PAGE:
EKRE also promised that, should it be elected to govern Estonia, it would increase the country's defence spending to 2.6% of the GDP in four years. In spite of its target to increase Estonia's independent defence capability, the opposition party also promised to ask "from our most important ally, the United States, for military aid in the amount of up to $1 billion for the upcoming governance period," adding that they would seek aid from Estonia's large European allies as well.
The party's positions on national defence foresee the development of medium-range air defence, minelaying, coast guard, armoured manoeuvering and night combat capabilities, and the implementation of unmanned aircraft and vehicles.
According to EKRE's plan, the volume of conscript service would be increased to 4,500 call-up selectees per year and the Estonian Defence Forces (EDF) in time of war to up to 55,000 people, to which 40,000 people from the additional reserve would be added.
As a separate point, EKRE promised that if it should end up being part of the next government, it will exit or at least terminate Estonia's participation in the Ottawa Treaty, which prohibits the use of anti-personnel mines. "We will develop mine warfare capability in the EDF and the Estonian Defence League," the party said.
The program also foresees the restoration of a militarised border guard and the development of the Estonian defence industry.
The party promises to submit a proposal to amend the Constitution so that the prime minister would be made the supreme leader of national defence. EKRE also said that it wants the Government Office's capability as the organ managing broad-based national defence to be strengthened and developed, and for the leadership capability of the Ministry of the Interior to be developed as well. "We will also propose that a clause be introduced in the Constitution regarding the defence of Estonia in any event and however superior the enemy," the party added.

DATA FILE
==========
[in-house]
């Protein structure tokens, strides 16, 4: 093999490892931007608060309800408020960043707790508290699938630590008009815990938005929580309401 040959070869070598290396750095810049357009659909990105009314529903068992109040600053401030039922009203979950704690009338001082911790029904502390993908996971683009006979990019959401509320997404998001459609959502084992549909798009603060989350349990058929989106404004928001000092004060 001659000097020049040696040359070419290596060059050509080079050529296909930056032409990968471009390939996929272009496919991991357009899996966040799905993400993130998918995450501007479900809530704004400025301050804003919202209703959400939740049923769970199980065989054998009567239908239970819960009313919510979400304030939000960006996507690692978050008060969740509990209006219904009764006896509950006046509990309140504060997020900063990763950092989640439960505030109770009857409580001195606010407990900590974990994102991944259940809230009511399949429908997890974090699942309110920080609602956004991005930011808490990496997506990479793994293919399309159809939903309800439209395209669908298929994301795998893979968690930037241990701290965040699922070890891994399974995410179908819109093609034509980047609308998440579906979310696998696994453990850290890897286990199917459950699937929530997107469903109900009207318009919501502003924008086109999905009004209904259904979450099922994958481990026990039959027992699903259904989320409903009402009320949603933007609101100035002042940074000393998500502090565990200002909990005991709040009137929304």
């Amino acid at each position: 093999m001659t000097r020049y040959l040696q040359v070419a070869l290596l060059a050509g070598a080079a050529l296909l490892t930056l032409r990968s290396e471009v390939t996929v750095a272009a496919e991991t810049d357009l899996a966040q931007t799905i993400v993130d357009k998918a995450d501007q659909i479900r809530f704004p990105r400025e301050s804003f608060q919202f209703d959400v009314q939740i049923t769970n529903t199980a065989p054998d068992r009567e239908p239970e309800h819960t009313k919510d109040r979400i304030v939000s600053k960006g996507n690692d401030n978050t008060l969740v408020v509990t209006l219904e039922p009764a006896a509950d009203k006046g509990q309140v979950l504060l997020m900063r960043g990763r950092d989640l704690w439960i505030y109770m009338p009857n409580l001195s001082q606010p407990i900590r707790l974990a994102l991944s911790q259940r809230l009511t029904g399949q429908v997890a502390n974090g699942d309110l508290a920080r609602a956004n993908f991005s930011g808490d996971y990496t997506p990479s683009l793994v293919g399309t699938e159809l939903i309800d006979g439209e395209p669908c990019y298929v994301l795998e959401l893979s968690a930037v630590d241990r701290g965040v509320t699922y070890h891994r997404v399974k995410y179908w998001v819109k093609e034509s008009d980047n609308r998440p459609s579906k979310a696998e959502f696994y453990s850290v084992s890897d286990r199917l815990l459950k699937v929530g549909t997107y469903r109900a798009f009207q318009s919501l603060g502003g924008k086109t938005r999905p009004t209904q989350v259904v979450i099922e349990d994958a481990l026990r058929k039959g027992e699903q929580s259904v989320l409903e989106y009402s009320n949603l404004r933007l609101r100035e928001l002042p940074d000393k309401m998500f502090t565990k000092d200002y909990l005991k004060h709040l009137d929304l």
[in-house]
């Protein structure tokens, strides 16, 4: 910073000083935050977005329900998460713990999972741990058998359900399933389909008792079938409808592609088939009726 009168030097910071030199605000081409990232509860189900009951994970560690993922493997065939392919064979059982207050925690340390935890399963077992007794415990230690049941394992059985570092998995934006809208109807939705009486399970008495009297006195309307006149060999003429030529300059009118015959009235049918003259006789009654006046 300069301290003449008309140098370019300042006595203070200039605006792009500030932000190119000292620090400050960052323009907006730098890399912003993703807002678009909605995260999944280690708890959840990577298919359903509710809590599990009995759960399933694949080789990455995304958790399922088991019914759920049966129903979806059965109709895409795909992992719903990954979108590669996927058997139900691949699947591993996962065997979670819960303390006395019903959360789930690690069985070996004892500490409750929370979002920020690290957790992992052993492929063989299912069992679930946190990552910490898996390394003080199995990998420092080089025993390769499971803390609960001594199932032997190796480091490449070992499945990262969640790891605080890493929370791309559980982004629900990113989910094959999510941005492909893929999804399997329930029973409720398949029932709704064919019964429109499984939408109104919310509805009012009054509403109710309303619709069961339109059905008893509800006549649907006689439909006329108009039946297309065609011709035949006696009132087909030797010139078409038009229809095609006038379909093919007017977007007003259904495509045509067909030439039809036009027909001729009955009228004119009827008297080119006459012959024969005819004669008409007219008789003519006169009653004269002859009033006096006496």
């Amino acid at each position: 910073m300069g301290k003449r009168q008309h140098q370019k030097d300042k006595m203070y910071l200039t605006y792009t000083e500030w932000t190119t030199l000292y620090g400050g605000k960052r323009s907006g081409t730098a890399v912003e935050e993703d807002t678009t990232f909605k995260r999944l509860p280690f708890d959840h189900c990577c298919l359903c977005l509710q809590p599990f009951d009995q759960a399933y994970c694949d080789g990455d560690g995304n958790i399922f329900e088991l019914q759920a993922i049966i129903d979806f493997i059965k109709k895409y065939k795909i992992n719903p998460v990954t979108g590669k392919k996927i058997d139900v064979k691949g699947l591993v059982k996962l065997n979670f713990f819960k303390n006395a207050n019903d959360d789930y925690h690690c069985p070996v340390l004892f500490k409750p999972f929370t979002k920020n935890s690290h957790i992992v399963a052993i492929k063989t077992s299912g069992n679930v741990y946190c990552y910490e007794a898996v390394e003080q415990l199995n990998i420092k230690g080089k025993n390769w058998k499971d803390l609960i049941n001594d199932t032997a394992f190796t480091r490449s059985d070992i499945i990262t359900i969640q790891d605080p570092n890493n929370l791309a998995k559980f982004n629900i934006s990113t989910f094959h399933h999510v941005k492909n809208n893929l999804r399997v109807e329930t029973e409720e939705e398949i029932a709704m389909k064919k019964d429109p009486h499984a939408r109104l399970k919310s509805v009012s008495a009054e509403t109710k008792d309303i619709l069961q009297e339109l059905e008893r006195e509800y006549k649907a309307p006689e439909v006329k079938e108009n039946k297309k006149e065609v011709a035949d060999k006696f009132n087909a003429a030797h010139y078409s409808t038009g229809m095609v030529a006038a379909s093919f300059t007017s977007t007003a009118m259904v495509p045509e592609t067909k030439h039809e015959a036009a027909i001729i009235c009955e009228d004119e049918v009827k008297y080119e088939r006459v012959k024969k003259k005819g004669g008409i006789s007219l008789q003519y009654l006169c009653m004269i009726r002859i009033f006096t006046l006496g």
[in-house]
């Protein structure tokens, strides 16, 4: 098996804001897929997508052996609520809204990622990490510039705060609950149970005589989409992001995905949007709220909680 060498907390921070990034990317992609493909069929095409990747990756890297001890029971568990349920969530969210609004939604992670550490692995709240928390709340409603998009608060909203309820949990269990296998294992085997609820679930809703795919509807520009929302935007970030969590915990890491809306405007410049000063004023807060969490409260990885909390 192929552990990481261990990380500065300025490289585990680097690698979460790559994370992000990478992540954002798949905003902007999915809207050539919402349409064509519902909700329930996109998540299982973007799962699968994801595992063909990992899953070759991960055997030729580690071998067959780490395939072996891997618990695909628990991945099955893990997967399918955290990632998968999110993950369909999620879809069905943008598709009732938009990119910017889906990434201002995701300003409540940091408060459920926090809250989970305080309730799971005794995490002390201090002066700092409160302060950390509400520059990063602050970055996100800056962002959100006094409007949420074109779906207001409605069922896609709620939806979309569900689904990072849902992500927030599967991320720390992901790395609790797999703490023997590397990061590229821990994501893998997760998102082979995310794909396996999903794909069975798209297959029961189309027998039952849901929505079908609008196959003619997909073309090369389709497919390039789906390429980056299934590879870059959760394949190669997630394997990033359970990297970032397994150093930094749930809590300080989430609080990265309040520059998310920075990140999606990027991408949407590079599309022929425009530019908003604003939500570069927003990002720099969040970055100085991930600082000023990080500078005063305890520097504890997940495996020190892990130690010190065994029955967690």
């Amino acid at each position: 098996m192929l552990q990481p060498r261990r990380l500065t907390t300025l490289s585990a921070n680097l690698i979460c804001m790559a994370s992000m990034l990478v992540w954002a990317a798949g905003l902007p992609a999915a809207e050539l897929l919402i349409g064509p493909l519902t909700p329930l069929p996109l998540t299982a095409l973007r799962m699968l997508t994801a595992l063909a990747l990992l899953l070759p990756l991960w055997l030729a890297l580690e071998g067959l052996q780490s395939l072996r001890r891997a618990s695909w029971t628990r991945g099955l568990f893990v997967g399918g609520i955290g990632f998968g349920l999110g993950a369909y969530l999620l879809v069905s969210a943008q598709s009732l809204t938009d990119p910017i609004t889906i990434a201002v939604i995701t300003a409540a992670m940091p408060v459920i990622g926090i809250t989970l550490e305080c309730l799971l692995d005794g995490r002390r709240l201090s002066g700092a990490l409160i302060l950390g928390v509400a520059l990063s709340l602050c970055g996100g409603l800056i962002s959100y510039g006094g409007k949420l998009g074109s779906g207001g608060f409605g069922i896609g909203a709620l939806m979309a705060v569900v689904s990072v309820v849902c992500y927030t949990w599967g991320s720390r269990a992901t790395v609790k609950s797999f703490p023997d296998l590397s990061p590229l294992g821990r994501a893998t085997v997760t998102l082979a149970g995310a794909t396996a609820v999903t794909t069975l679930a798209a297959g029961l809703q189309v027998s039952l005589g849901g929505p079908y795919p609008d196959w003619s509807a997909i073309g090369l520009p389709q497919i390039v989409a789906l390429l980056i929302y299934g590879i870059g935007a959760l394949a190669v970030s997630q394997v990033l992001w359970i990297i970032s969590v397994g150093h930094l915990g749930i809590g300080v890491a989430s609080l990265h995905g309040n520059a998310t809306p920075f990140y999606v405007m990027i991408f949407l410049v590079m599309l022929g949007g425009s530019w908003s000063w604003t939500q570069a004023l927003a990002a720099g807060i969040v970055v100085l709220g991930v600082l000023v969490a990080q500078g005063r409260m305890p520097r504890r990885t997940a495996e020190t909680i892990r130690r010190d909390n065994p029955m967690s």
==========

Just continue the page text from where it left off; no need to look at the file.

Promote Estonia's interests in NATO
Regarding NATO, EKRE has promised to do everything it can to promote Estonia's national interests in the alliance, attempting to achieve the drawing up of a new strategic concept for NATO that would focus on protecting member states' territory according to the principle of conflict prevention as well as the establishment of military balance. New army capability goals would be established for the Baltics as well, corresponding with the current security situation: two on-site infantry brigades each in Estonia and Latvia and three in Lithuania, while a headquarters for the army corps of allied forces would be established in the Baltics.
EKRE also wants to request that NATO deploy an allied brigade-sized mechanised infantry or armoured unit and an allied long-distance air defence unit to each of the Baltic countries. The party also wants for NATO's Baltic Air Policing mission to be reorganised as an air defence mission, which would mean that Lielvārde Air Base in Latvia would be brought into use and at least eight fighter jets would be deployed to each Baltic country, as well as a flotilla of allied military vessels, including anti-aircraft rocket cruisers and fighters, be located on the Baltic Sea.
Retired Lt. Col. Leo Kunnas, former head of the Operations Department of the Headquarters of the Estonian Defence Forces (EDF), was likewise announced on Wednesday as EKRE's candidate for Minister of Defence.
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Editor: Aili Vahtla